Purchasing a microscope can be the most exciting thing when you build your classroom or home laboratory. However, it could also be a confusing process for beginners. This article aims to provide you the necessary knowledge and to guide you through the decision process. Let’s start hunting for the “Right” microscope for you!
We are talking about the “Light Microscope”
Before we start, I want to remind you that everything in this article refers to light microscopes (or optical microscopes), which is a microscope that includes a built-in light source. There are other types of microscopes, such as fluorescence or electron microscope, but they are extremely expensive and typically used in scientific research institutions. If you are interested in these advanced microscopes, check out the universities near you for their open-house or public science day.
By the way, a new product called a digital USB microscope is becoming more and more popular now. It is a completely different territory. We will cover it later.
Compound Microscope vs. Stereo Microscope
Basically, light microscopes use visible light to illuminate the specimen and to form the images. Based on the applications, light microscopes fall into two main categories: the compound microscope and the stereo microscope. Therefore, the first step of buying decision is to determine which types you need. Below is a picture of the compound and stereo microscope.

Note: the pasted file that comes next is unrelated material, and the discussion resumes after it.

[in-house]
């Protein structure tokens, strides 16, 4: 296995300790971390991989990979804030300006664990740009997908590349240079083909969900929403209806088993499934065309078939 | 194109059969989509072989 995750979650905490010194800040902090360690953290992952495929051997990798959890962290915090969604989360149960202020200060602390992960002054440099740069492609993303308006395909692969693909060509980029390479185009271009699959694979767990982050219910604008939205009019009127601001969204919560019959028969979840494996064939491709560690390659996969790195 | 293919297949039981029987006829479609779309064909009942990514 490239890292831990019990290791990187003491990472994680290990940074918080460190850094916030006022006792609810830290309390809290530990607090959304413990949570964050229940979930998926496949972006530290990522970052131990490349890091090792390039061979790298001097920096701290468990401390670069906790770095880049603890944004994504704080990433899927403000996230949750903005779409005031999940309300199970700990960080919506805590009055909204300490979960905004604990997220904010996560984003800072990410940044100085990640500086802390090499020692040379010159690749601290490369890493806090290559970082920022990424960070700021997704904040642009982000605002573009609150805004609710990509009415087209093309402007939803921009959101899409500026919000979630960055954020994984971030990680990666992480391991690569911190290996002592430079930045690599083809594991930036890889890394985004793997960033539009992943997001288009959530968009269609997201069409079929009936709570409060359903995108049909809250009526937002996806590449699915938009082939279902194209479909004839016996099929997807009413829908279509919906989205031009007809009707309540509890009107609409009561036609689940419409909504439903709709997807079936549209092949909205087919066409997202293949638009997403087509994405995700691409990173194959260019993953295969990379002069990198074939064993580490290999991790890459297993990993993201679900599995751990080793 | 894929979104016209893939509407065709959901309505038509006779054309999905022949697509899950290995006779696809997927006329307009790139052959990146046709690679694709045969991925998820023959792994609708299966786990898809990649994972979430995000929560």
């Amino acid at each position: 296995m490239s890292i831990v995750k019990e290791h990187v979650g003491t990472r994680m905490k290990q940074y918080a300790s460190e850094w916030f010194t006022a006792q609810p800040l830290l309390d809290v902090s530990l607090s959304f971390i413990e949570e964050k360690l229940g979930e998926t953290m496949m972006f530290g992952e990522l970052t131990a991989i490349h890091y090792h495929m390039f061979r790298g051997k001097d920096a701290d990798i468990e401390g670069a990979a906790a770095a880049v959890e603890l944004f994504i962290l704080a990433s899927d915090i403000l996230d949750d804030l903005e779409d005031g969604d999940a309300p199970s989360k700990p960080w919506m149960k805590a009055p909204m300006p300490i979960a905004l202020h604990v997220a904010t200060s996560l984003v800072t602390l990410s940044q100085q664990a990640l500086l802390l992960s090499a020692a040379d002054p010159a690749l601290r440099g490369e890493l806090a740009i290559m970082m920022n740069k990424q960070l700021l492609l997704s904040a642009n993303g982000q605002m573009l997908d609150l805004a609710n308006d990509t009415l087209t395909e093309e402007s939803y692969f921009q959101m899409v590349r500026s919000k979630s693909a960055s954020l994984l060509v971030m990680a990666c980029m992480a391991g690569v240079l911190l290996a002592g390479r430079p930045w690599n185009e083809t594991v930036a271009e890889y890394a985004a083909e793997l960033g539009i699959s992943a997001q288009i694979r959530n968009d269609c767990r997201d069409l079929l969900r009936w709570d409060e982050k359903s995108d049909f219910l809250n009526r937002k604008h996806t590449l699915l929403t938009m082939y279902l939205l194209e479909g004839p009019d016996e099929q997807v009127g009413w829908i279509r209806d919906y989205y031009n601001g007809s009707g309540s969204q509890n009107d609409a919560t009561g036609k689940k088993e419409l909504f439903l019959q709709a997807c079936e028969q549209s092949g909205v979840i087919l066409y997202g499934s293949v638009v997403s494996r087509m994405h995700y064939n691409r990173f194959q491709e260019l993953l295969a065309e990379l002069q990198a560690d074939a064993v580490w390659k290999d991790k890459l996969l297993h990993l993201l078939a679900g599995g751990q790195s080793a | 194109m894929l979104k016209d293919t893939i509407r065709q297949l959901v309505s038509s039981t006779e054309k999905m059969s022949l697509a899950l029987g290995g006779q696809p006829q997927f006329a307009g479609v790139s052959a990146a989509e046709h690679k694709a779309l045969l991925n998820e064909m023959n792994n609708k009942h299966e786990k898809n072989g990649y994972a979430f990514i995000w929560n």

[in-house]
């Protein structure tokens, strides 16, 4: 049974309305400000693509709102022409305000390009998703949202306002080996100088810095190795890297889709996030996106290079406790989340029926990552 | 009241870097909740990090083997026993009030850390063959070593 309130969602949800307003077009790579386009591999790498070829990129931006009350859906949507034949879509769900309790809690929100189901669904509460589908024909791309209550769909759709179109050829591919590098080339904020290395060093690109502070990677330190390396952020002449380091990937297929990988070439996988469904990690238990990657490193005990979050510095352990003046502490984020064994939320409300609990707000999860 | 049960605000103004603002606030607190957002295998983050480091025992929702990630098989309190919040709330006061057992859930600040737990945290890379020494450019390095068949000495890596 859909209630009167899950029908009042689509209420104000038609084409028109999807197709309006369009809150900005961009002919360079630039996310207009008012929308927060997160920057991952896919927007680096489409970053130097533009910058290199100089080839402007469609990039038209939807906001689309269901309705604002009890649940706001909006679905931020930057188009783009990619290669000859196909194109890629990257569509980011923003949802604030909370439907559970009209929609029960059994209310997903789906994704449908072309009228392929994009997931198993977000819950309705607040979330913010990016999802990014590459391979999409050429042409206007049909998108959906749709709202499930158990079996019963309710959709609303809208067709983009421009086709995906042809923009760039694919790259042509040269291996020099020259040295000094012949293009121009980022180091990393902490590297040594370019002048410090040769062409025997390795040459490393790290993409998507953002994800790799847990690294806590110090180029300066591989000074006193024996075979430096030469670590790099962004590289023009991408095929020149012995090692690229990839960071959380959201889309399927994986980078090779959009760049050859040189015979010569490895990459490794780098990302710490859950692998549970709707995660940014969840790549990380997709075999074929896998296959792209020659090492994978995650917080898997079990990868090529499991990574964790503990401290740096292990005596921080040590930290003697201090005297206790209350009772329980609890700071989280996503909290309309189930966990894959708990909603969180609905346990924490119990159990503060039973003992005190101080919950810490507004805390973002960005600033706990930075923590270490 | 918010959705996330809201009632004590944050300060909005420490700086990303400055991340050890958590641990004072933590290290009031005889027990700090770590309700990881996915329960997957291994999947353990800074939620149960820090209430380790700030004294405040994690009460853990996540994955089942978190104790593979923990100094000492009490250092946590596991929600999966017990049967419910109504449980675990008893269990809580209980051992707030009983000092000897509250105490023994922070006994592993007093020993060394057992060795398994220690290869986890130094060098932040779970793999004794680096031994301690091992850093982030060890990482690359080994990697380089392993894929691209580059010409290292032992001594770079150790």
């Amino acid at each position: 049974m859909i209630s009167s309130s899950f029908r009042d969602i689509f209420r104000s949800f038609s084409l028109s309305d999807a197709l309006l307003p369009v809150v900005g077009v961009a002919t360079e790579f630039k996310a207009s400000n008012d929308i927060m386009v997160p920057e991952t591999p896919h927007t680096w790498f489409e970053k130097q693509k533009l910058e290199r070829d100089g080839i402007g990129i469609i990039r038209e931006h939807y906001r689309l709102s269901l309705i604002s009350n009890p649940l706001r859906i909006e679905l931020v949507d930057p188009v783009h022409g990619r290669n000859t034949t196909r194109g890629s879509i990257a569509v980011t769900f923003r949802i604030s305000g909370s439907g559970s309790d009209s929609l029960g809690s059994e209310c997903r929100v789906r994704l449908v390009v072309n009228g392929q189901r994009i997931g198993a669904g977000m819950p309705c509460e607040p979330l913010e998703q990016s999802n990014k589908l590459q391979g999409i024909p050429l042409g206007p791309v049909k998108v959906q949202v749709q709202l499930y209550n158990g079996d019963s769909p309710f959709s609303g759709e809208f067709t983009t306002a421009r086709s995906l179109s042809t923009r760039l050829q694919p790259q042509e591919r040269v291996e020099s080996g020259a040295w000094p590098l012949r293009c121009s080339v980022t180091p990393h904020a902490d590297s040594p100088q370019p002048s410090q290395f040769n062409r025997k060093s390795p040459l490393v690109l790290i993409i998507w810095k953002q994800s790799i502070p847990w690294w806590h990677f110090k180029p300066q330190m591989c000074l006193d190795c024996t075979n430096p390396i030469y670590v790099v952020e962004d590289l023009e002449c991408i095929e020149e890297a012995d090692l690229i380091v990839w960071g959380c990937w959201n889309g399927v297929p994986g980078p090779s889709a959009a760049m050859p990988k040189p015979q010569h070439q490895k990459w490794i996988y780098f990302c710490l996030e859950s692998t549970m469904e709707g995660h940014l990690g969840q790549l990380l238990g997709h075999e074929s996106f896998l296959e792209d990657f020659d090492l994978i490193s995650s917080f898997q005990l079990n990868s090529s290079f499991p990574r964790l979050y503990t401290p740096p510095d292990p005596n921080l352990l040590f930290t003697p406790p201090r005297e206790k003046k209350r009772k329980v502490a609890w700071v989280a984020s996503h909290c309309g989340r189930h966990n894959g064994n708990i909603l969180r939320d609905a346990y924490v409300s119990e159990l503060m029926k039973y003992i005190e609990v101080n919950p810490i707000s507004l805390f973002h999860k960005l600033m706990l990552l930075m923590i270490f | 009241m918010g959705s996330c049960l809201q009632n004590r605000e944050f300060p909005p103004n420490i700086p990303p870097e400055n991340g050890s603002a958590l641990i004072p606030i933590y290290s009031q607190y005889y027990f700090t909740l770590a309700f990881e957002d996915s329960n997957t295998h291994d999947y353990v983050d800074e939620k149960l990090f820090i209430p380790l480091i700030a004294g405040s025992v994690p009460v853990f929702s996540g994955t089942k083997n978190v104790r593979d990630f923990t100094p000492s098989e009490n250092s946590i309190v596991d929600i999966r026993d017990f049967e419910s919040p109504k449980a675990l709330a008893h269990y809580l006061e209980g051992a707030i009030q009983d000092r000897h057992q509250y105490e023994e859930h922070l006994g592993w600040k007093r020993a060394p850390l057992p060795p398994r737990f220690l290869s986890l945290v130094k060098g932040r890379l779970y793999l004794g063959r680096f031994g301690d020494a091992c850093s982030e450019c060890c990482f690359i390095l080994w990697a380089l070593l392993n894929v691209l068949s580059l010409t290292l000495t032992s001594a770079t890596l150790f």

[In this figure] The compound microscope vs. stereo microscope.
What can we see under a “Compound” microscope?
Compound microscopes (also referred to as an upright light microscope) are probably the most common microscopes you can find. Because the light has to pass through the specimen, the ideal specimens for compound microscopes are small and thin stuff.
Good examples are protozoa in the pond water, blood smear (blood cells), mouth swab (cheek cells), thin plant and tissue sections, pollens, cells, bacteria, semi-transparent water organisms (like water bear or algae), and premade slide sets. Images below are examples using a compound microscope.
[ In this figure] Images using a compound microscope.
A. Rotifer (bright field); B. Helianthus stem (thin stained section – bright field); C. Fish red blood cells (Stained – bright field); D. Bacteria (Gram’s Iodine stained – bright field); E. Loosen stem (thin stained section – bright field + image stitching); F. Rhoeo Discolor leaf (bright field + blue filter); G. Human cells cultivated in Petri dish (phase contrast); H. Citric acid micro-crystal (polarized light).
In contrast to the stereo microscopes, compound microscopes have a much higher power of magnification to see the details of a subject. Therefore, compound microscopes are also known as high power microscopes.